By Renee Farrell
ICC Student/Professional Culinary Arts
On the first day of our culinary education we were issued with a huge bag of tools and gadgets boldly emblazoned with the ICC logo. Brimming with excitement we tore through them and started to learn to tools of the trade, those trusted items we will use over and over again for years to come.
As culinary students, there’s a certain pride we gain from understanding the difference between a boning versus a fileting knife, or how to use a channel knife and trussing needle. We start to feel the departure from amateur towards professional and it’s exciting. The enthusiasm begins to swirl and it’s all about the tools. Or is it?
The most common school of thought falls under the category of: a fancy toolkit does not a chef make. This may have an association bias, as no one wants to surrender an ounce of their talent to a piece of metal. It also shows grit and substance to believe that a bad tradesman blames his tools. However, there will always be tools that make life easier, and others that you feel the urge to throw at the wall.
Our head chef has a pretty mean looking toolbox full of items you can tell have been tried and tested, and the contents honed to his specific style. The surprising part is his most beloved tool is a small mesh strainer with a broken handle that is perfect to scoop things out of hot boiling water or fat. Seriously, a five dollar broken strainer! Another highly skilled Chef who is part of the Spanish Culinary Arts program at ICC told me he buys his knives and equipment from Ikea. Ikea! He may have told me this to prove his point: that it’s all about skill and your tools are merely instruments available to give you a hand. There is something very organic about this theory and the key tenet is demonstrated by rockstar chefs from the most revered eras of classic cuisine. After watching Jacques Pepin debone an entire chicken with his bare hands, stuff it with leaks, onions and thyme so that it resembled an intact, perfect chicken… well, I have to say I agree.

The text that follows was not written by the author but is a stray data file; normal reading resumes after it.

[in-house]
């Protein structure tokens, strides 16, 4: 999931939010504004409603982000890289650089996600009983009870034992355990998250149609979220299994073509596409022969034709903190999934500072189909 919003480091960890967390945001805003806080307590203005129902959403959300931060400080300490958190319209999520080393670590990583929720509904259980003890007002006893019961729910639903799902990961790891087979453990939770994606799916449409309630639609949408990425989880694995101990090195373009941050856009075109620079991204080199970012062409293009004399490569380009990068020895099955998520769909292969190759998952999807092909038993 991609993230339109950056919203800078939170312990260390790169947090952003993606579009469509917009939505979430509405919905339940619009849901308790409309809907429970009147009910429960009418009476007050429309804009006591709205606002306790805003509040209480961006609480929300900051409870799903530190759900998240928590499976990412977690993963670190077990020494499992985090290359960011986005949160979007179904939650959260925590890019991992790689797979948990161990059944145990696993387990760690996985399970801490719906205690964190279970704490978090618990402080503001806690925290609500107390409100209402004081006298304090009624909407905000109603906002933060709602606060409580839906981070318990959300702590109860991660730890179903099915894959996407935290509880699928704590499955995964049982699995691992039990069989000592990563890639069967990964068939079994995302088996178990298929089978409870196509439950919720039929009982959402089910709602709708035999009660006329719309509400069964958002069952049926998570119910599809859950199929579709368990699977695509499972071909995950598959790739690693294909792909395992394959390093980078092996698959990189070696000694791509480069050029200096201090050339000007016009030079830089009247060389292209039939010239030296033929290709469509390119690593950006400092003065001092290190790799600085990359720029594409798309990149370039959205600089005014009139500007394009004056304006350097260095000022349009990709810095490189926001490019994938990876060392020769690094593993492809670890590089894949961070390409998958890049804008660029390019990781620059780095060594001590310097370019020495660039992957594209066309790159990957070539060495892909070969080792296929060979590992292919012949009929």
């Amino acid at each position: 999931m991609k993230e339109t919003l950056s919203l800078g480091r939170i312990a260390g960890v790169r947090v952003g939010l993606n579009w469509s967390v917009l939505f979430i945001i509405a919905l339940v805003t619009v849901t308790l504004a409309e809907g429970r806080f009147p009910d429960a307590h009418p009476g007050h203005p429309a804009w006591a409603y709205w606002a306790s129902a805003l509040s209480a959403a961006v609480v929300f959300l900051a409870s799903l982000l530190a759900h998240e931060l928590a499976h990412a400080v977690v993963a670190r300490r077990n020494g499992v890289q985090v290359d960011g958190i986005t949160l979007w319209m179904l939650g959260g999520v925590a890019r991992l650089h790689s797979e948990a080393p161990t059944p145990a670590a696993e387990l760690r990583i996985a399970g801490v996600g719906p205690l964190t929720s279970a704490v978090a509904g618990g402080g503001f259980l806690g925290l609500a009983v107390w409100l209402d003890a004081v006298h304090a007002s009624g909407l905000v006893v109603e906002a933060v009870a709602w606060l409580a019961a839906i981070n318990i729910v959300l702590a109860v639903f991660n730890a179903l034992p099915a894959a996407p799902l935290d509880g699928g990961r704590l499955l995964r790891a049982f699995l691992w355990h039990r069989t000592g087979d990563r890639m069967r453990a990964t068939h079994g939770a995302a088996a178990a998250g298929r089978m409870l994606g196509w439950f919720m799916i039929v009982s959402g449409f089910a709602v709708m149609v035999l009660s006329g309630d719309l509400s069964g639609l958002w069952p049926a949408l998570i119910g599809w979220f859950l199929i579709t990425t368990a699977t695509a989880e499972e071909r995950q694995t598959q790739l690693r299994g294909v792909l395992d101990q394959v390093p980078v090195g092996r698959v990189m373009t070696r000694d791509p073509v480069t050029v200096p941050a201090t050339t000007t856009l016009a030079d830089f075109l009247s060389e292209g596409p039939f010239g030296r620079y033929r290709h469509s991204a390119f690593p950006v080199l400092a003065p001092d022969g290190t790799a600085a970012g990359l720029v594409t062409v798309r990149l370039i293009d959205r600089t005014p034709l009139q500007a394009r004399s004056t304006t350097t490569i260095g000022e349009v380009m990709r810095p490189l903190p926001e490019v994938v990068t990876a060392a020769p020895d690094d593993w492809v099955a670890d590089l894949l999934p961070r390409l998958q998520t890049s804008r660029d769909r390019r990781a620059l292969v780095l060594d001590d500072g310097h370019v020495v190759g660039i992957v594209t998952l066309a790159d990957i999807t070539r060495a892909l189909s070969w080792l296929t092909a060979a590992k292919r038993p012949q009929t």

And this is all fine and dandy, but it may only be 99% true for us mere mortals. Tools do play an important part in the life of a professional. To prove my point, go to a Sur La Table on any given Saturday morning and you’ll see chefs perusing the cutlery section with the elevated enthusiasm of comic book enthusiasts at Comic Con. Cutlery obsessions are akin to technology obsessions, there is always something new and exciting available – ergonomic handles, Japanese vs European blades, peelers that will change your life and don’t even get me started on sharpening stones.
But they are just that. Tools. So at this early phase of our culinary ventures we put ourselves in the hands of our beloved German knives and taillage until our fingers hurt. Maybe those ergonomic handles are worth it after all.